Marine Security Operations Bulletin - 2017-001

File number: 4303-1

Applying “place outside of Canada” and “Interface” as described in the Marine Transportation Security Regulations

Purpose

The purpose of this bulletin is to provide guidance to operators of SOLAS and non-SOLAS ships and Canadian marine facilities regarding what constitutes an international voyage and what is considered an interface within Canada and at a “place outside of Canada”.

Background

The Regulations Amending the Marine Transportation Security Regulations (MTSR) (SOR 2014-162) were registered on 19 June 2014 and came into force the same day. The regulatory amendments were published in the Canada Gazette lI on 2 July 2014.

As part of the 2014 MTSR amendment coming into force, Transport Canada committed to provide information and guidance where necessary to clarify the changes related to some aspects of the 2014 MTSR regulatory changes.

Definitions

Terms specific to this bulletin are defined below (where further clarification is required related to definitions, consult the Marine Transportation Security Regulations (MTSR) and the Marine Transportation Security Act (MTSA) which can be found at the following websites):

Marine Transportation Security Regulations Web link:
http://lois-laws.justice.gc.ca/eng/regulations/sor-2004-144/index.html

Marine Transportation Security Act Web link:
http://laws-lois.justice.gc.ca/eng/acts/M-0.8/

marine facility” includes (MTSA interpretation section):

  1. an area of land, water, ice or other supporting surface used, designed, prepared, equipped or set apart for use, either in whole or in part, for the arrival, departure, movement or servicing of vessels,
  2. buildings, installations and equipment on the area, associated with it or used or set apart for handling or storing goods that have been or are destined to be transported on a vessel,
  3. equipment and facilities used to provide services relating to marine transportation, and
  4. marine installations and structures, as defined in section 2 of the Canadian Laws Offshore Application Act;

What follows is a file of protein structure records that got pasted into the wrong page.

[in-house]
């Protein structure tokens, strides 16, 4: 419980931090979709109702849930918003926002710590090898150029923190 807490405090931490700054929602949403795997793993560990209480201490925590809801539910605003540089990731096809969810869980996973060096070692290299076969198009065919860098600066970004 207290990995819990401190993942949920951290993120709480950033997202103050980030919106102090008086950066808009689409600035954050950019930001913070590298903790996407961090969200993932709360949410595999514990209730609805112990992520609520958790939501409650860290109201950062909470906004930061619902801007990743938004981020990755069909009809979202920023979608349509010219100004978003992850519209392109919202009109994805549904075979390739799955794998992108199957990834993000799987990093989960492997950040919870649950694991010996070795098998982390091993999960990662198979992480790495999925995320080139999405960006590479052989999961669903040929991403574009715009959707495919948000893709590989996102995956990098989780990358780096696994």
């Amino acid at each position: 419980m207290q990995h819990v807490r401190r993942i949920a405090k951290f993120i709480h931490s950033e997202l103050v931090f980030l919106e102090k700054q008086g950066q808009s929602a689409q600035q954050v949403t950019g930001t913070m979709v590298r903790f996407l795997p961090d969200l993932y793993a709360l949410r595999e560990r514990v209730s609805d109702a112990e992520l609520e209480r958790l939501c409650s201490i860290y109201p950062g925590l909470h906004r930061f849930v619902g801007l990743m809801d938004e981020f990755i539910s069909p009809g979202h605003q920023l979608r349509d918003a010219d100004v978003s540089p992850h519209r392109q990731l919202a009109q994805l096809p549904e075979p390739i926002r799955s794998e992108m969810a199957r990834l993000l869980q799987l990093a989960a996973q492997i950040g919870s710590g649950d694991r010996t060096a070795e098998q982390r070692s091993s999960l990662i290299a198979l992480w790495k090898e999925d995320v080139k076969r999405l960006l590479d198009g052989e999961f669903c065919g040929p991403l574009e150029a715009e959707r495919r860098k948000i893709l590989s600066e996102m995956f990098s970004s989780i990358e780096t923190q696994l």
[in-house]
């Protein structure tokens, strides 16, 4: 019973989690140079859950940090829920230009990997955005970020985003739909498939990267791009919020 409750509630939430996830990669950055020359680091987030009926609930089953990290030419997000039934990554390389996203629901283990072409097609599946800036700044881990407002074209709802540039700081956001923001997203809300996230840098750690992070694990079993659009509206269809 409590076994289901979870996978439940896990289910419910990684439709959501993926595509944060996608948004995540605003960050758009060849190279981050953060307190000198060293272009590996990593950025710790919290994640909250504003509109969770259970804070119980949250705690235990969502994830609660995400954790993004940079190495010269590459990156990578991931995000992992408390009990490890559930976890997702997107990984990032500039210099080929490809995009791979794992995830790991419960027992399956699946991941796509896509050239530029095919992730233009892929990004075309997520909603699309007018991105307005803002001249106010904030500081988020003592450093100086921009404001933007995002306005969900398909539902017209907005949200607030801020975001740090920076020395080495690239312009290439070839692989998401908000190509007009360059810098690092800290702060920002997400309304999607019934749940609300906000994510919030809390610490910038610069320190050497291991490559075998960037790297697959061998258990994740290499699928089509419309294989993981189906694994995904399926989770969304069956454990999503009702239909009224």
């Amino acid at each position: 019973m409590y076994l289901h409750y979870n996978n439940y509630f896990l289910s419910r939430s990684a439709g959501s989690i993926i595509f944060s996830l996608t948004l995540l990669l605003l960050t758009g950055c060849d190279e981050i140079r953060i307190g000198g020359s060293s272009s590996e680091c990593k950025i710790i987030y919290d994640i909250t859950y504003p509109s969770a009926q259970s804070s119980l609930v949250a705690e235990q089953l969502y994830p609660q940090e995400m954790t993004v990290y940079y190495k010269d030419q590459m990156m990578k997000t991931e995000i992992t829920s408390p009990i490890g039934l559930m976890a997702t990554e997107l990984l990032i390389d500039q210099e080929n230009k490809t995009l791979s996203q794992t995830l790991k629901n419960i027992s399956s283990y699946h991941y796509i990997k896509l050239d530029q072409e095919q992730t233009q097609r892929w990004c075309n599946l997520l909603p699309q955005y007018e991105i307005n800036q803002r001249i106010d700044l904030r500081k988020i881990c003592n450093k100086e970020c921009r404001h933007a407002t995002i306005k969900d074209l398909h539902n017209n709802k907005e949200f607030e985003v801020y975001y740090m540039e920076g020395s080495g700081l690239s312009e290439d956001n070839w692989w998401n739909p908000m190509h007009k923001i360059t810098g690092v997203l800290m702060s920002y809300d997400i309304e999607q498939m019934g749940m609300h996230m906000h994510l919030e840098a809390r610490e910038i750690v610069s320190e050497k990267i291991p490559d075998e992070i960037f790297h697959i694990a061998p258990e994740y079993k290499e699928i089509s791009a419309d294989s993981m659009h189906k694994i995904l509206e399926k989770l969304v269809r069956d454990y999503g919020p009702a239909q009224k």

vessel” (MTSA interpretation section) includes  a dredge, floating elevator, floating home, floating oil rig, seaplane, raft, log or lumber boom, air cushion vehicle and any type of ship, boat or craft used or capable of being used for marine navigation, regardless of how it is propelled.

interface” (MTSR interpretation section) means the interaction that occurs between a vessel and a marine facility, or between a vessel and another vessel, throughout the time that the vessel is alongside the marine facility or throughout the vessel-to-vessel activity, and includes the activities affected by the movement of persons and their goods, by the movement of cargo or by the provision of services to and from the vessel.

non-SOLAS ship” (MTSR interpretation section) means a vessel that is not a SOLAS ship, that is engaged on an international voyage, and that

  1. is more than 100 gross tonnage but is not a towing vessel;
  2. is carrying more than 12 passengers; or
  3. is a towing vessel engaged in towing astern or alongside, or pushing ahead, a barge that is carrying certain dangerous cargoes.

SOLAS ship” (MTSR interpretation section) means a vessel that

  1. is 500 gross tonnage or more or is carrying more than 12 passengers; and
  2. is engaged on an international voyage other than a voyage solely on the Great Lakes and the St. Lawrence River as far seaward as a straight line drawn from Cap-des-Rosiers to West Point, Anticosti Island, and from Anticosti Island to the north shore of the St. Lawrence River along the meridian of longitude 63° W.

international voyage” (MTSR interpretation section) means a voyage

  1. undertaken between a marine facility in Canada and a place outside Canada, or between places outside Canada, by a vessel that is entitled to fly the Canadian flag; or
  2. undertaken in Canadian waters by a vessel that is entitled to fly the flag of a foreign state.

The “international voyage” definition is further clarified in MTSR section 1.(3) for a vessel that is entitled to fly the Canadian flag by describing when an international voyage begins and ends. For Canadian flagged vessels an international voyage: